This page describes the program and the files for the experimental evaluation of checking query completeness using completeness statements. The main reference of the experiment which contains the formalization, techniques, and discussion of the experimental results is under review for a journal.
We use the direct-statement fragment (i.e., with no qualifiers nor references) of Wikidata, consisting of around 110 mio triples: Wikidata dump in Feb 2016. In the experiment, we use Jena-TDB as the triple store. For convenience, the zipped TDB files that store the data graph for the experiment is available here.
The queries in the experiments are generated from the human-made queries openly available on Wikidata: Wikidata queries in April 2016
We extract the BGPs of those queries and transform the vocabulary of the queries to the direct-statement vocabulary. These BGPs (download here) act as a `base’ for generating our experiment queries. The experiment program will generate on the fly the corresponding queries to be checked for their completeness.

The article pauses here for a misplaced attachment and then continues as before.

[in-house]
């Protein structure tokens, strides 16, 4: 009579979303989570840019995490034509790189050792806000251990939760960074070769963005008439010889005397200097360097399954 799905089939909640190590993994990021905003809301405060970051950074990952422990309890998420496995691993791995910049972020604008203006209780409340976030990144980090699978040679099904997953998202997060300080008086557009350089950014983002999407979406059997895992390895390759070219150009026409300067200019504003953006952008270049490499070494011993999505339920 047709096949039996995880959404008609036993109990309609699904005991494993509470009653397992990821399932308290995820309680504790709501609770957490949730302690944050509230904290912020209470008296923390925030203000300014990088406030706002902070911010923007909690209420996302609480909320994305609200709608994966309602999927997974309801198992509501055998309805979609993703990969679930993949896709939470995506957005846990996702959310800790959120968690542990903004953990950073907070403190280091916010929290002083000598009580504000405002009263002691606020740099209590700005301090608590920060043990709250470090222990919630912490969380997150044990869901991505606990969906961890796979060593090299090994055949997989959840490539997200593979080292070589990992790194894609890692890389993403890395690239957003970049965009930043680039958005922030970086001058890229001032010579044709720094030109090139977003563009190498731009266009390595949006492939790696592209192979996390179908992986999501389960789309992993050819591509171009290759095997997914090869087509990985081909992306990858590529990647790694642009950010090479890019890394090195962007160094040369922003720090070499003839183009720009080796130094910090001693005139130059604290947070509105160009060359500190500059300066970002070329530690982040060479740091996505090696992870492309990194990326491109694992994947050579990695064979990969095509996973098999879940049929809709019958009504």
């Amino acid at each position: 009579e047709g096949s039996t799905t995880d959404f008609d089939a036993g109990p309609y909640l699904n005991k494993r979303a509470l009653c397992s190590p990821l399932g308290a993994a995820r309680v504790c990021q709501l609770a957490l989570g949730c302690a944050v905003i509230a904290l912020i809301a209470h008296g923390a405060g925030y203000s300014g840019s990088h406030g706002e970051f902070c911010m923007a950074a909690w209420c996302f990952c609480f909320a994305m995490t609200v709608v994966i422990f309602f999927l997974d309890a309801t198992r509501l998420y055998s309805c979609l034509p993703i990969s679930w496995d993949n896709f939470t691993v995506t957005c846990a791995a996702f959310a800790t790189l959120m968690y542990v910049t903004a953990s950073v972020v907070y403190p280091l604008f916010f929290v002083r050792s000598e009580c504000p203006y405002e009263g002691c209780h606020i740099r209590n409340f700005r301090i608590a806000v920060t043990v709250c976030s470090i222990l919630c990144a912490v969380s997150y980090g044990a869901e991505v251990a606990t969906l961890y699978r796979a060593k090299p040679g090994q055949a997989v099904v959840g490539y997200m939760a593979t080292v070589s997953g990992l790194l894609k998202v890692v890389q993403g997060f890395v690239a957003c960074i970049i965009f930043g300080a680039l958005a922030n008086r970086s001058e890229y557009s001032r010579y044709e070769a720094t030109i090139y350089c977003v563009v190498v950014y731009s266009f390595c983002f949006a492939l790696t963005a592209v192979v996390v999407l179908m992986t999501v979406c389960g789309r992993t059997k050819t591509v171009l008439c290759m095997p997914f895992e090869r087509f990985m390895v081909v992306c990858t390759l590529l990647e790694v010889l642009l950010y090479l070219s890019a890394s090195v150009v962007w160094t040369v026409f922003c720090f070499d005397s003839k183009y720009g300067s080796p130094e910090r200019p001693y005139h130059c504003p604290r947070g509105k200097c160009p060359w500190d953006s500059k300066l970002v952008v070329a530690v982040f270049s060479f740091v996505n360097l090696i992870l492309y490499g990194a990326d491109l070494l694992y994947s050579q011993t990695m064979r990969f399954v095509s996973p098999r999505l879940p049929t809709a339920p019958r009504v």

The completeness statements (and completeness templates) are generated on the fly by the experiment program based on the queries.
The reasoning program and experiment framework are implemented in Java using the Apache Jena library. The source code is available as an Eclipse workspace.
The ready-to-use JAR file of the program is available here.
To run the program, the folder of the TDB files (‘tdb-PREPROCESSED-wikidata-simple-statements-20160201’) and the query file ‘queries.txt’ must be put together in the folder of the JAR file. The command scheme is as follows:
java -jar data-aware-completeness-experiment.jar
Note the experiment output is buffered via ‘>’. The output summary is found in the last three output sections for completeness checking with all optimizations, with partial matching only, and no optimizations.
~this manual file is created by Fariz Darari, email: email@example.com